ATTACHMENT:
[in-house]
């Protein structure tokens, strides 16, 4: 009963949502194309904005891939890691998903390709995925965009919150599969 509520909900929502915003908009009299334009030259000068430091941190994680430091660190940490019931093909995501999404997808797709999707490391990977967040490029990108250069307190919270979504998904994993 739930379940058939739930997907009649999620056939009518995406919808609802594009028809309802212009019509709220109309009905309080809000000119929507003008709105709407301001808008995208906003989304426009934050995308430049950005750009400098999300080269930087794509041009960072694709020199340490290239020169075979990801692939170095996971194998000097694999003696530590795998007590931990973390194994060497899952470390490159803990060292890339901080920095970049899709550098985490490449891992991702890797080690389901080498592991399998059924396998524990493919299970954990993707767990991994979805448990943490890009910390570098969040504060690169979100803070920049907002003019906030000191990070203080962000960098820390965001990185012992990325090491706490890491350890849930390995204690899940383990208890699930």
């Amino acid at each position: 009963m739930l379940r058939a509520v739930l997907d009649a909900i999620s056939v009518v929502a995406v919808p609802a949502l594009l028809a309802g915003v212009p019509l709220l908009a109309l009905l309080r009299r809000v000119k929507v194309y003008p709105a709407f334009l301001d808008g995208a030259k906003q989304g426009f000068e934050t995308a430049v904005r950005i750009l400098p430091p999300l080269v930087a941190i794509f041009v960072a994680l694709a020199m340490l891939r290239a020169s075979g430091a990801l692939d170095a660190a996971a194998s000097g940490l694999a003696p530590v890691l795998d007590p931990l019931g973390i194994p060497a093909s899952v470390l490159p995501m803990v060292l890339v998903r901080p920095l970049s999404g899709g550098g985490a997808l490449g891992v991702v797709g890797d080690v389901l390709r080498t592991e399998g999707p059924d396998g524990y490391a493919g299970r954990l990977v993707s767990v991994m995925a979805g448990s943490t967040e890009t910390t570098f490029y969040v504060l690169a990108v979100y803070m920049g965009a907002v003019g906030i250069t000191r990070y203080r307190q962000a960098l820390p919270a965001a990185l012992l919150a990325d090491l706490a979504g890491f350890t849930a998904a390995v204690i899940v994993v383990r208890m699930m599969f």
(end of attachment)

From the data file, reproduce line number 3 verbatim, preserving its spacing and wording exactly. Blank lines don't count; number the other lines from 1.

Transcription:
């Amino acid at each position: 009963m739930l379940r058939a509520v739930l997907d009649a909900i999620s056939v009518v929502a995406v919808p609802a949502l594009l028809a309802g915003v212009p019509l709220l908009a109309l009905l309080r009299r809000v000119k929507v194309y003008p709105a709407f334009l301001d808008g995208a030259k906003q989304g426009f000068e934050t995308a430049v904005r950005i750009l400098p430091p999300l080269v930087a941190i794509f041009v960072a994680l694709a020199m340490l891939r290239a020169s075979g430091a990801l692939d170095a660190a996971a194998s000097g940490l694999a003696p530590v890691l795998d007590p931990l019931g973390i194994p060497a093909s899952v470390l490159p995501m803990v060292l890339v998903r901080p920095l970049s999404g899709g550098g985490a997808l490449g891992v991702v797709g890797d080690v389901l390709r080498t592991e399998g999707p059924d396998g524990y490391a493919g299970r954990l990977v993707s767990v991994m995925a979805g448990s943490t967040e890009t910390t570098f490029y969040v504060l690169a990108v979100y803070m920049g965009a907002v003019g906030i250069t000191r990070y203080r307190q962000a960098l820390p919270a965001a990185l012992l919150a990325d090491l706490a979504g890491f350890t849930a998904a390995v204690i899940v994993v383990r208890m699930m599969f």